The CJEU therefore concludes that, for the purposes of Framework Decision 2005/214/JHA, the concept of ‘legal person’ must be interpreted in the light of the law of the issuing Member State.
Moving on to the first question, the Court restates some principles that it had already singled out in previous cases, including Pupino and Popławski. Since framework decisions do not have direct effect, national law that is incompatible with them cannot be disapplied. However, their binding nature requires that national authorities shall interpret national legislation in conformity with framework decisions. Such interpretation shall neither lead to the criminal liability of individuals being aggravated or determined on the basis of a framework decision alone (i.e. without any national implementing measure) nor to an interpretation of national law that is contra legem. However, national authorities cannot claim that they are prevented from interpreting national provisions in conformity with a given framework decision only because the established interpretation of such national provisions by courts and scholars is not consistent with EU law. Against this backdrop, the Court makes some considerations to help the referring court in its task to determine whether national law (Polish law, in this case) can be interpreted in a way that is compatible with EU law.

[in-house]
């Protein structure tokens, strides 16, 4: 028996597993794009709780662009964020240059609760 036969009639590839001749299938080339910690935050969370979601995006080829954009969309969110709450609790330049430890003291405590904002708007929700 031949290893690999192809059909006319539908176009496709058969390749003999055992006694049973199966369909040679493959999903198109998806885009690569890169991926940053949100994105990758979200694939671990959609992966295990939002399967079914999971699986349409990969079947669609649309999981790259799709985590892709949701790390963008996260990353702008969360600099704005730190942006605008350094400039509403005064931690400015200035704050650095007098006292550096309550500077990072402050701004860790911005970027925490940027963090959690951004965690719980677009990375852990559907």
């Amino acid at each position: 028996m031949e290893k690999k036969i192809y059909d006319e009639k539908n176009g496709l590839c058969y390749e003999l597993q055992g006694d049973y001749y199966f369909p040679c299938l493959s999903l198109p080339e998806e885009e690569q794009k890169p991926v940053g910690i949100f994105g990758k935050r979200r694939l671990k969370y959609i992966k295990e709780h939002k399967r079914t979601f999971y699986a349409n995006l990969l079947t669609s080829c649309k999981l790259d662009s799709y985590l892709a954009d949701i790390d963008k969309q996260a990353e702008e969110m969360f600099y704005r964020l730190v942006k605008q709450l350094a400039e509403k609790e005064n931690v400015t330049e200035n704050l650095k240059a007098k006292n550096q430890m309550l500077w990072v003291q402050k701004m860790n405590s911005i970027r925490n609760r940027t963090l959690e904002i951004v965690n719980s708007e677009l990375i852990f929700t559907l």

First, the notion of ‘offender’, which is used in Polish implementing legislation, can refer to both natural and legal persons, as was also claimed by the Polish government. Second, as the Advocate General had argued, in these circumstances there is no need to interpret the notion of ‘author’ in the same way as in substantive criminal law, that is, in a way that would make it impossible to impose a financial penalty on legal persons. Third, the Court adds that the case file suggests that a number of Polish judges have already executed Dutch decisions imposing financial penalties on legal persons for road traffic offences. Finally, such an interpretation of Polish legislation would not aggravate the liability of legal persons: in the main proceedings, such liability follows from Dutch legislation, so that the issues to be addressed in Poland only concerns the enforcement of the penalty.
On the first question, the Court therefore concludes that the provisions of Framework Decision 2005/214/JHA must be interpreted as meaning that they do not oblige national courts to disapply incompatible national legislation since they do not enjoy direct effect. However, the competent executing authority has to interpret national law to the greatest extent possible in conformity with those provisions in order to ensure a result that is compatible with objective sought by that Framework Decision.
Case Number C-183/18
Name of the parties Centraal Justitieel Incassobureau (CJIB) v Bank BGŻ BNP Paribas
Date of the judgement 2020-03-04
Court Court of Justice of the European Union (CJEU)